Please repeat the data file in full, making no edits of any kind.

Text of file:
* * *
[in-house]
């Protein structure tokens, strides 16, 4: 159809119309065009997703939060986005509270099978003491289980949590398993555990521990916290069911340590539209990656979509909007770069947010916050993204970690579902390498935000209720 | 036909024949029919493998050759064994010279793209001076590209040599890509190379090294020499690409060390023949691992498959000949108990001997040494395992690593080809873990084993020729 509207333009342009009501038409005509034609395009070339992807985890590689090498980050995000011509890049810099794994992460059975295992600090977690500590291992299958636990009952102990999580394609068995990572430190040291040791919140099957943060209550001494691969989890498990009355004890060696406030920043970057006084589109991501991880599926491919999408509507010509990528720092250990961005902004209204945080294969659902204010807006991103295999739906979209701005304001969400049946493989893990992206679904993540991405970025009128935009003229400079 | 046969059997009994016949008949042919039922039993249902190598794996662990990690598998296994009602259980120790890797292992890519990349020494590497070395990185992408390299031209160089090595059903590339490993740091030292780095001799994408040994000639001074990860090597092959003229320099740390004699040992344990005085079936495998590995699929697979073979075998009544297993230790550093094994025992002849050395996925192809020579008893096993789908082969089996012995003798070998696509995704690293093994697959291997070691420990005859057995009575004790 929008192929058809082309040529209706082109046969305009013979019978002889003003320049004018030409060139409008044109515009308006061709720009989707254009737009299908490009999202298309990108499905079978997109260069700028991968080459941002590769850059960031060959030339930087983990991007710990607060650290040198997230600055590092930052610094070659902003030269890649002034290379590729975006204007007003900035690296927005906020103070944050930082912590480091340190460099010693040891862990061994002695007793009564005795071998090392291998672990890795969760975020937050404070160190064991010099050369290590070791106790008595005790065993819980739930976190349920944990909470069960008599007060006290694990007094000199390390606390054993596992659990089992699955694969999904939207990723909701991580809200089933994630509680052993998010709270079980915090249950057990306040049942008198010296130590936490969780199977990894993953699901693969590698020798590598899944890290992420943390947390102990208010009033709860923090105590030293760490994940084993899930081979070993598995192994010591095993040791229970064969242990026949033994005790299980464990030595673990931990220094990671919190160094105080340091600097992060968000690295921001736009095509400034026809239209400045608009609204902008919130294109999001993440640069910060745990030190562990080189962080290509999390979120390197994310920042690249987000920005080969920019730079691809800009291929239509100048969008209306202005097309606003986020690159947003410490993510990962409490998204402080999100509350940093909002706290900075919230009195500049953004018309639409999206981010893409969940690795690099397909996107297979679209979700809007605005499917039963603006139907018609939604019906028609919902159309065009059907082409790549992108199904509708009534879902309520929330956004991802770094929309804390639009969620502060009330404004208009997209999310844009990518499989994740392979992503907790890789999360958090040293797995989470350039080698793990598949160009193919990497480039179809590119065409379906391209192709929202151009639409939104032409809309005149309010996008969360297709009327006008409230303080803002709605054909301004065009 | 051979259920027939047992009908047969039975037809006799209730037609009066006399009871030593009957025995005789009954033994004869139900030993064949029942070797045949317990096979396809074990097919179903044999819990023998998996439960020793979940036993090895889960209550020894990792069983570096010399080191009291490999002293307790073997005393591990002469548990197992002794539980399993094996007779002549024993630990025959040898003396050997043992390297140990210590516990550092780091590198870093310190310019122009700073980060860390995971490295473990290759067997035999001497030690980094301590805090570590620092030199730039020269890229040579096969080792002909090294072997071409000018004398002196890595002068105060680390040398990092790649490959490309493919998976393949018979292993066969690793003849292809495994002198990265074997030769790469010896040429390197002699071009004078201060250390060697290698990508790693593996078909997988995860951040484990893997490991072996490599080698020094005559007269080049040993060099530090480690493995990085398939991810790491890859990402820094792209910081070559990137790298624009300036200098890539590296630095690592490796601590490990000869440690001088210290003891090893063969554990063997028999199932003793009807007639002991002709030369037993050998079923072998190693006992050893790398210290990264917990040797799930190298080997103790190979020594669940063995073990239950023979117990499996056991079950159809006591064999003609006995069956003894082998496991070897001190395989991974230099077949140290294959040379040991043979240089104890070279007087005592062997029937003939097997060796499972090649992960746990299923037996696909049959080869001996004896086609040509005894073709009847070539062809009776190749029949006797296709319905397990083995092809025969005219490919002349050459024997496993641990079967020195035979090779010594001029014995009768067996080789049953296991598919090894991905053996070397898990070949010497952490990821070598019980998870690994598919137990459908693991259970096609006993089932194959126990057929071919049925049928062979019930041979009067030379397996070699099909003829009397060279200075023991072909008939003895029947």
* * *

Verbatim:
[in-house]
């Protein structure tokens, strides 16, 4: 159809119309065009997703939060986005509270099978003491289980949590398993555990521990916290069911340590539209990656979509909007770069947010916050993204970690579902390498935000209720 | 036909024949029919493998050759064994010279793209001076590209040599890509190379090294020499690409060390023949691992498959000949108990001997040494395992690593080809873990084993020729 509207333009342009009501038409005509034609395009070339992807985890590689090498980050995000011509890049810099794994992460059975295992600090977690500590291992299958636990009952102990999580394609068995990572430190040291040791919140099957943060209550001494691969989890498990009355004890060696406030920043970057006084589109991501991880599926491919999408509507010509990528720092250990961005902004209204945080294969659902204010807006991103295999739906979209701005304001969400049946493989893990992206679904993540991405970025009128935009003229400079 | 046969059997009994016949008949042919039922039993249902190598794996662990990690598998296994009602259980120790890797292992890519990349020494590497070395990185992408390299031209160089090595059903590339490993740091030292780095001799994408040994000639001074990860090597092959003229320099740390004699040992344990005085079936495998590995699929697979073979075998009544297993230790550093094994025992002849050395996925192809020579008893096993789908082969089996012995003798070998696509995704690293093994697959291997070691420990005859057995009575004790 929008192929058809082309040529209706082109046969305009013979019978002889003003320049004018030409060139409008044109515009308006061709720009989707254009737009299908490009999202298309990108499905079978997109260069700028991968080459941002590769850059960031060959030339930087983990991007710990607060650290040198997230600055590092930052610094070659902003030269890649002034290379590729975006204007007003900035690296927005906020103070944050930082912590480091340190460099010693040891862990061994002695007793009564005795071998090392291998672990890795969760975020937050404070160190064991010099050369290590070791106790008595005790065993819980739930976190349920944990909470069960008599007060006290694990007094000199390390606390054993596992659990089992699955694969999904939207990723909701991580809200089933994630509680052993998010709270079980915090249950057990306040049942008198010296130590936490969780199977990894993953699901693969590698020798590598899944890290992420943390947390102990208010009033709860923090105590030293760490994940084993899930081979070993598995192994010591095993040791229970064969242990026949033994005790299980464990030595673990931990220094990671919190160094105080340091600097992060968000690295921001736009095509400034026809239209400045608009609204902008919130294109999001993440640069910060745990030190562990080189962080290509999390979120390197994310920042690249987000920005080969920019730079691809800009291929239509100048969008209306202005097309606003986020690159947003410490993510990962409490998204402080999100509350940093909002706290900075919230009195500049953004018309639409999206981010893409969940690795690099397909996107297979679209979700809007605005499917039963603006139907018609939604019906028609919902159309065009059907082409790549992108199904509708009534879902309520929330956004991802770094929309804390639009969620502060009330404004208009997209999310844009990518499989994740392979992503907790890789999360958090040293797995989470350039080698793990598949160009193919990497480039179809590119065409379906391209192709929202151009639409939104032409809309005149309010996008969360297709009327006008409230303080803002709605054909301004065009 | 051979259920027939047992009908047969039975037809006799209730037609009066006399009871030593009957025995005789009954033994004869139900030993064949029942070797045949317990096979396809074990097919179903044999819990023998998996439960020793979940036993090895889960209550020894990792069983570096010399080191009291490999002293307790073997005393591990002469548990197992002794539980399993094996007779002549024993630990025959040898003396050997043992390297140990210590516990550092780091590198870093310190310019122009700073980060860390995971490295473990290759067997035999001497030690980094301590805090570590620092030199730039020269890229040579096969080792002909090294072997071409000018004398002196890595002068105060680390040398990092790649490959490309493919998976393949018979292993066969690793003849292809495994002198990265074997030769790469010896040429390197002699071009004078201060250390060697290698990508790693593996078909997988995860951040484990893997490991072996490599080698020094005559007269080049040993060099530090480690493995990085398939991810790491890859990402820094792209910081070559990137790298624009300036200098890539590296630095690592490796601590490990000869440690001088210290003891090893063969554990063997028999199932003793009807007639002991002709030369037993050998079923072998190693006992050893790398210290990264917990040797799930190298080997103790190979020594669940063995073990239950023979117990499996056991079950159809006591064999003609006995069956003894082998496991070897001190395989991974230099077949140290294959040379040991043979240089104890070279007087005592062997029937003939097997060796499972090649992960746990299923037996696909049959080869001996004896086609040509005894073709009847070539062809009776190749029949006797296709319905397990083995092809025969005219490919002349050459024997496993641990079967020195035979090779010594001029014995009768067996080789049953296991598919090894991905053996070397898990070949010497952490990821070598019980998870690994598919137990459908693991259970096609006993089932194959126990057929071919049925049928062979019930041979009067030379397996070699099909003829009397060279200075023991072909008939003895029947």